"The dog, having eaten Dana's homework, is no longer hungry."

Notice that in this case, "having eaten Dana's homework" is set off by commas to communicate that this information isn't crucial. There's only one dog, and this dog happened to have eaten Dana's homework. (Notice also that the phrase beginning with "having + verb" describes an action that happened before the other action in the sentence.)

In this question, we're talking specifically about the "milldams sand culverts that blocked shad" as opposed to milldams and culverts, in general. And while comma usage is rarely important, notice also that "having" isn't set off by commas. Therefore we'd prefer "that" to "having." That's one reason to pick (B).

A second decision point is the verb tense, "had reduced" vs. "reduced." Any time we have the construction "By + YEAR IN PAST," and we wish to communicate that the action in question happened before this year, we'd use "had." In this case, the sentence includes the phrase "by 1920," and the reduction seems to have happened before 1920, so "had reduced" is correct, and (B) is again our champion.

I hope that helps!
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Re: Around 1900, fishermen in the Chesapeake Bay area landed more than  [#permalink]

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New post 26 Jul 2019, 03:44
daagh wrote:
There is an adage which says that be wary of the obvious. The first obvious is to say that when there was an earlier event in 1990, a later event as in 1920 should never be assigned a past perfect. Second, obvious is that use of less is inappropriate because 17 million pounds is countable. Therefore, a lower amount should be the right one. Both these assumptions are wrong as per the custom of American English, including GMAT.
It is customary to use a past perfect for a later event, when there is a time reference such as 1920. Don’t we say that I started my GMAT preparation in 2005 and by 2015, I had completed it. As there are exceptions to every rule, the use of past perfect is taken for granted in such rare cases.
17 million pounds is taken as a mass quantity rather than as countable individual pounds. Therefore the use of less is justified
By this token of reasoning, B is an acceptable answer.


(A) that have blocked shad migrations up their spawning streams have
reduced landings to less that have blocked is a wrong tense for an event that was completed in the past

(B) That blocked shad from migrating up their spawning streams had reduced landings to less ------ Correct
(C) that blocked shad from migrating up their spawning streams reduced landings to a lower amount ----- 'lower' is out of sync
(D) having blocked shad from migrating up their spawning streams reduced landings to less ---Shad migrations were blocked by the hurdles and not the shads themselves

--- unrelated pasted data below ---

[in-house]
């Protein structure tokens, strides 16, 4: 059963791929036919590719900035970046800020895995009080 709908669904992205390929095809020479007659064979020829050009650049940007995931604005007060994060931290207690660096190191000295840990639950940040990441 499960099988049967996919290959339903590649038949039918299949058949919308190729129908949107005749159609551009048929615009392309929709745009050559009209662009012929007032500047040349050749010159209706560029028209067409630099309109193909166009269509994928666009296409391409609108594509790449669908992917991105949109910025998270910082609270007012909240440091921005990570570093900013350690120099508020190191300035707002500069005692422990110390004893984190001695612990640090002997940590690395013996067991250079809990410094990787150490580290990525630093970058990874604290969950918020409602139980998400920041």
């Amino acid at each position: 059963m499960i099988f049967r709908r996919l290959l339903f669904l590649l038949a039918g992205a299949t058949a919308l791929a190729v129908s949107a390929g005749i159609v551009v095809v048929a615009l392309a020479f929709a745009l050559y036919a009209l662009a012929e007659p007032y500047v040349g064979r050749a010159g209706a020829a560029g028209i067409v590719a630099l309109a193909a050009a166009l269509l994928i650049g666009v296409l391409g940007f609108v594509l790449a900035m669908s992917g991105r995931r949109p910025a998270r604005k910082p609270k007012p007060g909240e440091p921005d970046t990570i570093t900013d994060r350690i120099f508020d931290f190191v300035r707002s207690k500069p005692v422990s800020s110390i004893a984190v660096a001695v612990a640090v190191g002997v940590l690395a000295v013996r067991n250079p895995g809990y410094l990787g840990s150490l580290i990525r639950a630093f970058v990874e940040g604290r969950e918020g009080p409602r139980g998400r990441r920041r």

(E) Having blocked shad migrations up their spawning streams had reduced landings to an amount lower –amount lower is out of sync


what is the antecedent for "their" in B ?
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Around 1900, fishermen in the Chesapeake Bay area landed more than  [#permalink]

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New post 27 Jul 2019, 03:33
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azhrhasan wrote:
what is the antecedent for "their" in B ?
Hi azhrhasan,

The their in option B refers to shad.
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Re: Around 1900, fishermen in the Chesapeake Bay area landed more than  [#permalink]

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New post 27 Jul 2019, 03:54
AjiteshArun wrote:
azhrhasan wrote:
what is the antecedent for "their" in B ?
Hi azhrhasan,

The their in option B refers to shad.


But isn't shad singular ? That's the reason i rejected B.

Are there any other situations like these which i need to keep note of ?
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Re: Around 1900, fishermen in the Chesapeake Bay area landed more than  [#permalink]

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New post 27 Jul 2019, 04:14
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azhrhasan wrote:
But isn't shad singular ? That's the reason i rejected B.

Are there any other situations like these which i need to keep note of ?
Shad is both the singular form and the plural form of shad. Shads is also a word, like fishes.

All 5 options use their, and their really can't refer to migrations (migrations can't have spawning streams), so we don't need to take a singular/plural call in this question.
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Around 1900, fishermen in the Chesapeake Bay area landed more than  [#permalink]

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New post 31 Aug 2019, 06:27
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My question is regarding "lower amount" in C. Disregard the missing verb "had" in C. Is "lower amount" used correctly in this sentence because "4 million pounds" is an uncountable unit. "Amount" is used for uncountable nouns. I know that "less" is more concise than "lower amount" but if there was no "less" in any of the option choice and C had the correct verb, would C be correct?

Also, is "lower number than 4 million pounds" incorrect since "number" is used for countable nouns?

Books usually give examples of "amount of" and "number of" but in this example there is no preposition following "amount".

Here is a similar example where in option C "of that amount" tries to wrongly refer to countable noun: https://gmatclub.com/forum/when-drive-i ... 44864.html

In the past I followed a rule that "amount"and "number" have to be followed by preposition "of" but it seems this rule is not applied sometimes and "amount" by itself CAN refer to uncountable nouns.

Is my thinking correct?? Please correct me if I am wrong.

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Around 1900, fishermen in the Chesapeake Bay area landed more than   [#permalink] 31 Aug 2019, 06:27